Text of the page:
Thursday, July 24, 2008
Check out this slide show from T4G 2008, set to How Sweet and Aweful Is the Place. Sweet stuff. I hear there is a CD to be released later this year. Can't wait for that!!
Wednesday, July 23, 2008
Monday, July 21, 2008
I suspect that the book will be helpful to men as well (I'm looking forward to reading it), but I'll be eager to give copies to the women in the church. I'm for anything that communicates a big view of God and Christ with a resulting impact on our daily living.
This resource presents the power of theology while exhorting women to apply what they believe about God in the middle of life’s daily battles.
Women in evangelical churches believe in God. However, when they are faced with life’s battles—financial problems, job loss, serious illness—they begin to question the God they know. “Can he really provide for my family?” “Can I truly trust him to get me through this crisis?” If such a woman is not grounded in her knowledge of God, the battles she faces threaten to shatter her wavering faith.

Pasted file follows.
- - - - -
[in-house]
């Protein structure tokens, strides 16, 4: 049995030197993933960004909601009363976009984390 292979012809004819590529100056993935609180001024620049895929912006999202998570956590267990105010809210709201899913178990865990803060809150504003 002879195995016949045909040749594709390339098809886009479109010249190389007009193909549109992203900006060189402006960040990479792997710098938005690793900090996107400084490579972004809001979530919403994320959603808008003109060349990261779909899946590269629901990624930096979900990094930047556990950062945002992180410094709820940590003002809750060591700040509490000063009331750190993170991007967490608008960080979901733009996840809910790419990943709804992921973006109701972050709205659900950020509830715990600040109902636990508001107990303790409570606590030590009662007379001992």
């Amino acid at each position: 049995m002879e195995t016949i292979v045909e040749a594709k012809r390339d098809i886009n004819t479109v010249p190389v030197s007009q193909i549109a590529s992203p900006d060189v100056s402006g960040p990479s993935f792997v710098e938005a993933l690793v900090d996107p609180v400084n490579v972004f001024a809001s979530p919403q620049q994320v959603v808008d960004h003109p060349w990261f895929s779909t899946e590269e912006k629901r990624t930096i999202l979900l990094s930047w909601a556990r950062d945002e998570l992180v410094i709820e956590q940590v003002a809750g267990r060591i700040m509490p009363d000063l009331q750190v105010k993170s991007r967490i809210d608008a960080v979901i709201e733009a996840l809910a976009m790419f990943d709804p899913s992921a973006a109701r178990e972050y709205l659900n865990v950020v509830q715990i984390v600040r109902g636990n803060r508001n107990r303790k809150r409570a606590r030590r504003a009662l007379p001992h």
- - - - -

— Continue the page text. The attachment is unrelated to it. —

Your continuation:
Wendy Horger Alsup recognizes such dangers. In Practical Theology for Women, Alsup uses the power of theology to address practical issues in women’s lives. Her book opens with a general discussion of theology and addresses the most fundamental and practical issue of theology: faith. Then she explores the attributes of God the Father, Son, and Spirit from Scripture, concluding with a look at our means of communicating with God—prayer and the Word.
Throughout the book, Alsup exhorts women to apply what they believe about God in their everyday lives. As they do this, their husbands, homes, and churches will benefit.
Theme: Our Adoption in Christ: What it Means for Us and for Orphans
Date: November 1, 2008
Location: Southside Fellowship (Greenville, SC)
See Conference Schedule
Sessions and Speakers:
The Good News of Adoption (Ephesians 1-2) Rick Phillips (Listen to one of his sermons: How Shall We Now Live?)